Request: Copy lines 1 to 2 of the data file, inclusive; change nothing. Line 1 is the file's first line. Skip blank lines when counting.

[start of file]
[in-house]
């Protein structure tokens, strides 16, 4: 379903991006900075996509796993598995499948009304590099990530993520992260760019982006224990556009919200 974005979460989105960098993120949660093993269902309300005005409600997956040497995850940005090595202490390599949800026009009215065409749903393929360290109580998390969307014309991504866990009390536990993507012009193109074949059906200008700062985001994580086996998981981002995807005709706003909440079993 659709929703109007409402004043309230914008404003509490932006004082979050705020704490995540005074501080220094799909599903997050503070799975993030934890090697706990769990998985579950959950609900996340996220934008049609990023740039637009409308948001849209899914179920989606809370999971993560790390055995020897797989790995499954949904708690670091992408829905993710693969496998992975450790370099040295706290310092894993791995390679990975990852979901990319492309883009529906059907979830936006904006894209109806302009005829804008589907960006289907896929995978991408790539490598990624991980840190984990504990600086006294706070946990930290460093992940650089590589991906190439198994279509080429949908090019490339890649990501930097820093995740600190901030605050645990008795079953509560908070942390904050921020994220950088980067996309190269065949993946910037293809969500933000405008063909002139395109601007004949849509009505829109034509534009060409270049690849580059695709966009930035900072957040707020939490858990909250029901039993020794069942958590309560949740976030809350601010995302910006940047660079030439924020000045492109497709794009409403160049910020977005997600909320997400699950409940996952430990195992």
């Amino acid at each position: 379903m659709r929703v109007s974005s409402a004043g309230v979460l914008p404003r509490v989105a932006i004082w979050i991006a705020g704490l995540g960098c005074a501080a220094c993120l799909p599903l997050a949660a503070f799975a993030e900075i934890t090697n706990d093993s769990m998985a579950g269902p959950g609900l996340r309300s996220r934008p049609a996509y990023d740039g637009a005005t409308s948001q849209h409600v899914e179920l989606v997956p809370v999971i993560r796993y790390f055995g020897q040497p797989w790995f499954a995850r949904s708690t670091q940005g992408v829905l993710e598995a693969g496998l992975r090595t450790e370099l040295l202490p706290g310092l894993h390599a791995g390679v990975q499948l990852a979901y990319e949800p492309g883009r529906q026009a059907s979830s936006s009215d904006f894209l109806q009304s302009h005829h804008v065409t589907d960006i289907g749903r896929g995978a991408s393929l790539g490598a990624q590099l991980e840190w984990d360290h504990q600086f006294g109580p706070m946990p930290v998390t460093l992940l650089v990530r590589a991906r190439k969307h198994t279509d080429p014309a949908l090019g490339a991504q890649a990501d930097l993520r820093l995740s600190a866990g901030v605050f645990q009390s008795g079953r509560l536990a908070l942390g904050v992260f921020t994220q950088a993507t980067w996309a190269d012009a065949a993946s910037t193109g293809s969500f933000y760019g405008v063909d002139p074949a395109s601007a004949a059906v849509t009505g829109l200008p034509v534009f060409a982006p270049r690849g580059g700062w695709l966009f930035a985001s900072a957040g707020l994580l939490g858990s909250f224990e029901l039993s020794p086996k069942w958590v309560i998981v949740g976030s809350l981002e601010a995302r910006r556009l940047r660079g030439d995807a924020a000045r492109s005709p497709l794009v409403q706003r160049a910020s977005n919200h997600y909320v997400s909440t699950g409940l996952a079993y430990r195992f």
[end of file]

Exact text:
[in-house]
């Protein structure tokens, strides 16, 4: 379903991006900075996509796993598995499948009304590099990530993520992260760019982006224990556009919200 974005979460989105960098993120949660093993269902309300005005409600997956040497995850940005090595202490390599949800026009009215065409749903393929360290109580998390969307014309991504866990009390536990993507012009193109074949059906200008700062985001994580086996998981981002995807005709706003909440079993 659709929703109007409402004043309230914008404003509490932006004082979050705020704490995540005074501080220094799909599903997050503070799975993030934890090697706990769990998985579950959950609900996340996220934008049609990023740039637009409308948001849209899914179920989606809370999971993560790390055995020897797989790995499954949904708690670091992408829905993710693969496998992975450790370099040295706290310092894993791995390679990975990852979901990319492309883009529906059907979830936006904006894209109806302009005829804008589907960006289907896929995978991408790539490598990624991980840190984990504990600086006294706070946990930290460093992940650089590589991906190439198994279509080429949908090019490339890649990501930097820093995740600190901030605050645990008795079953509560908070942390904050921020994220950088980067996309190269065949993946910037293809969500933000405008063909002139395109601007004949849509009505829109034509534009060409270049690849580059695709966009930035900072957040707020939490858990909250029901039993020794069942958590309560949740976030809350601010995302910006940047660079030439924020000045492109497709794009409403160049910020977005997600909320997400699950409940996952430990195992």